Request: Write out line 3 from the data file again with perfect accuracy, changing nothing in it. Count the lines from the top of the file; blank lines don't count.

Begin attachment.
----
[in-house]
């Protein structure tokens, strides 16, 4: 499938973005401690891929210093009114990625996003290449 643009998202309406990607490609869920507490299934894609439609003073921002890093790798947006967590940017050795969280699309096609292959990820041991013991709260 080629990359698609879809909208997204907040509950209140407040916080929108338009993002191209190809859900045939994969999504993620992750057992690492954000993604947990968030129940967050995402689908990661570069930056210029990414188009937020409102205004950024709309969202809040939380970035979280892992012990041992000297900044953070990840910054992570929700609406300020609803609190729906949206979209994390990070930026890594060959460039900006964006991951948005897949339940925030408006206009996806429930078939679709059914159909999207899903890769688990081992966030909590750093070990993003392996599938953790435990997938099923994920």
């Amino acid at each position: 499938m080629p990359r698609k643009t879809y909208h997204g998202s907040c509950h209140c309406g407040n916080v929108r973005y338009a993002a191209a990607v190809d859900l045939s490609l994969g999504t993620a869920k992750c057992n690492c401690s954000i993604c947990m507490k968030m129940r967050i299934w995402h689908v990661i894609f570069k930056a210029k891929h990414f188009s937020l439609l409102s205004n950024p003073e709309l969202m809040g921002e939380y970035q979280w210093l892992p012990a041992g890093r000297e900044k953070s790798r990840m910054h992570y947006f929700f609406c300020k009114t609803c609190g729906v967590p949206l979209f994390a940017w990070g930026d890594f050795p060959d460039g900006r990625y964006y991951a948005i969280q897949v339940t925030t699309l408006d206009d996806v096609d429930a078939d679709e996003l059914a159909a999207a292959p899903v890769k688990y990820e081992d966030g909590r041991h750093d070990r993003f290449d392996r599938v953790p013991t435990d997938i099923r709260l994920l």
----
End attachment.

């Amino acid at each position: 499938m080629p990359r698609k643009t879809y909208h997204g998202s907040c509950h209140c309406g407040n916080v929108r973005y338009a993002a191209a990607v190809d859900l045939s490609l994969g999504t993620a869920k992750c057992n690492c401690s954000i993604c947990m507490k968030m129940r967050i299934w995402h689908v990661i894609f570069k930056a210029k891929h990414f188009s937020l439609l409102s205004n950024p003073e709309l969202m809040g921002e939380y970035q979280w210093l892992p012990a041992g890093r000297e900044k953070s790798r990840m910054h992570y947006f929700f609406c300020k009114t609803c609190g729906v967590p949206l979209f994390a940017w990070g930026d890594f050795p060959d460039g900006r990625y964006y991951a948005i969280q897949v339940t925030t699309l408006d206009d996806v096609d429930a078939d679709e996003l059914a159909a999207a292959p899903v890769k688990y990820e081992d966030g909590r041991h750093d070990r993003f290449d392996r599938v953790p013991t435990d997938i099923r709260l994920l």